Jamie Greenawalt’s Lessons in Leadership and Impact

Daphne Nwobike

Staff Writer

It is impossible not to notice Jamie Greenawalt’s bright eyes and warm smile when meeting her for the first time. A Sewanee alumni who graduated in 2003,  Greenawalt is a leader whose passion for helping others and dedication to global welfare has shaped her career journey and led to her current position as the President of Foot Levelers. It is no wonder that she was the Babson Center’s 2023 Bryan Viewpoints Speaker, an opportunity she used to talk about her work and the impacts she has made both locally and around the world.  

During her time at Sewanee, Greenawalt was incredibly involved. “My Sewanee experience was very rich. I had a lot of wonderful experiences,” Greenawalt said. “I rode crew my first year, and I was involved with the Sewanee Outreach Program, where I did a couple of alternative spring break trips. I went to Honduras for one year, and the following two springs, I went to New York, and I led the New York trip. I’ve always loved volunteering, so that was fun.” 

Greenawalt was also part of her sorority’s program board, which allowed her to be involved in planning and hosting events. Despite arriving at Sewanee with the intention of majoring in geology, Greenawalt eventually majored in international and global studies (IGS) and minored in environmental ethics.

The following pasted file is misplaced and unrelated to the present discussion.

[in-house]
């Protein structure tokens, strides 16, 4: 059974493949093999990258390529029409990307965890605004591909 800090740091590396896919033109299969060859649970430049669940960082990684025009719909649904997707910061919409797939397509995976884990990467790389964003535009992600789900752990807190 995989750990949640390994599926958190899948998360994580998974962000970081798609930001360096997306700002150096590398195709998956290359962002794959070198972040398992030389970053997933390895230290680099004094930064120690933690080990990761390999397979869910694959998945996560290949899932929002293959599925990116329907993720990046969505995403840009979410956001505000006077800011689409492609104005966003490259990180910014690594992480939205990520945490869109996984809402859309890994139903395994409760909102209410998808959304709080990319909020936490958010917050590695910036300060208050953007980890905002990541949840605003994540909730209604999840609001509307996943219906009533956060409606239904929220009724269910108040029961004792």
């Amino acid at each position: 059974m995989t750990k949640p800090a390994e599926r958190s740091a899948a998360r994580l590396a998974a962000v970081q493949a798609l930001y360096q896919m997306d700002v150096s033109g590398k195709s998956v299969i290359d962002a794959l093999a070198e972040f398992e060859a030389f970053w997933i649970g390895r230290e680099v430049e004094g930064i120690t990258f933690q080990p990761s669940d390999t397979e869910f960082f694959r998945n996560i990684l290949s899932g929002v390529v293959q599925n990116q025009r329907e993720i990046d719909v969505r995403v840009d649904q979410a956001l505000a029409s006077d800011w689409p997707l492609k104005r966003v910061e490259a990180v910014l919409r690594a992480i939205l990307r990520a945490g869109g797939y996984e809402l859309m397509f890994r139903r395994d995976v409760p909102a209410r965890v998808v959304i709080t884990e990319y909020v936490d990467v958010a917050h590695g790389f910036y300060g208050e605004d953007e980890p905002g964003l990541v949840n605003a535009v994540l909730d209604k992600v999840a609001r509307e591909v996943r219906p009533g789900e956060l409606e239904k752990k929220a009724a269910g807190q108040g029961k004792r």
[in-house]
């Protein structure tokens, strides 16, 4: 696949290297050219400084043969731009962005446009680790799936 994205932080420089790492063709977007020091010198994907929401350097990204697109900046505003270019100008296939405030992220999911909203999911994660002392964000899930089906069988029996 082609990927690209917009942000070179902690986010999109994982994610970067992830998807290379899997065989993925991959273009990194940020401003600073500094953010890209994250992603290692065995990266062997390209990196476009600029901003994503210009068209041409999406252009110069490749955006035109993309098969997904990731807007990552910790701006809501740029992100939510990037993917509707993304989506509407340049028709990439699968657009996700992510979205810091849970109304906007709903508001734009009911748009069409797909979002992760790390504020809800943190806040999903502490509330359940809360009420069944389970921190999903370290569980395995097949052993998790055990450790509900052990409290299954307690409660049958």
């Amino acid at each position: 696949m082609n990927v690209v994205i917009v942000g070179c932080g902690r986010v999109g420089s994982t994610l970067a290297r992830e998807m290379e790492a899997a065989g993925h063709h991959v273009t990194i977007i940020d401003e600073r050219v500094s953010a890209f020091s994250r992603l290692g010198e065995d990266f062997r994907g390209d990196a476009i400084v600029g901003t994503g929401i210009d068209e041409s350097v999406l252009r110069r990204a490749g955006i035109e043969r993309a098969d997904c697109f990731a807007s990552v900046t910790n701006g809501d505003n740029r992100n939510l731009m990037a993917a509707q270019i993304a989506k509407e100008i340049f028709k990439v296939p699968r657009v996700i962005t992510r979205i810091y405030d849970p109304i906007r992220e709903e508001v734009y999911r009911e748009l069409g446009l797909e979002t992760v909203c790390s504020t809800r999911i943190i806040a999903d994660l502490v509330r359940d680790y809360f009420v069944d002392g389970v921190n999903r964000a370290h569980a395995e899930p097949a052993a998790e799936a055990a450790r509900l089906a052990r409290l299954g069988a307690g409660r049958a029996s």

Greenawalt put her IGS degree to good use. She reflects on her career journey, saying, “I worked on some projects in the Middle East in the early 2000s, and I moved to Iraq and lived in Baghdad during the surge in ’06 and ’07 and supported the local government project.” 

This intimidating endeavor, which took place amid conflict and required Greenawalt to be on alert at all times, was incredibly “gratifying” due to the ability to make such a wide-reaching impact in the region she was serving. After spending eight months in Iraq, Greenawalt returned to the United States, where she attended business school and gained skills that not only supplemented all that she’d learned at Sewanee but prepared her to transition into her family’s business, Foot Levelers. 

Eager to explore other careers, Greenawalt temporarily left Foot Levelers to take on other projects. She worked on an anti-corruption project in East Timor for a year and a half. She then spent seven years at the World Bank, focusing on food and nutrition security in South Asia, primarily in Bangladesh, Nepal, India, and Sri Lanka. What Greenawalt loved most about her time at the World Bank was “working with these communities, working with mothers, and working for the benefit of the children and the next generation of people in those cultures.” 

Greenawalt’s dedication to caring for those around her and improving people’s wellness and quality of life is evident in the kinds of service activities she took part in during her college years and the types of people-centered career opportunities she’s had, including her most recent career shift to serving as the President of Foot Levelers.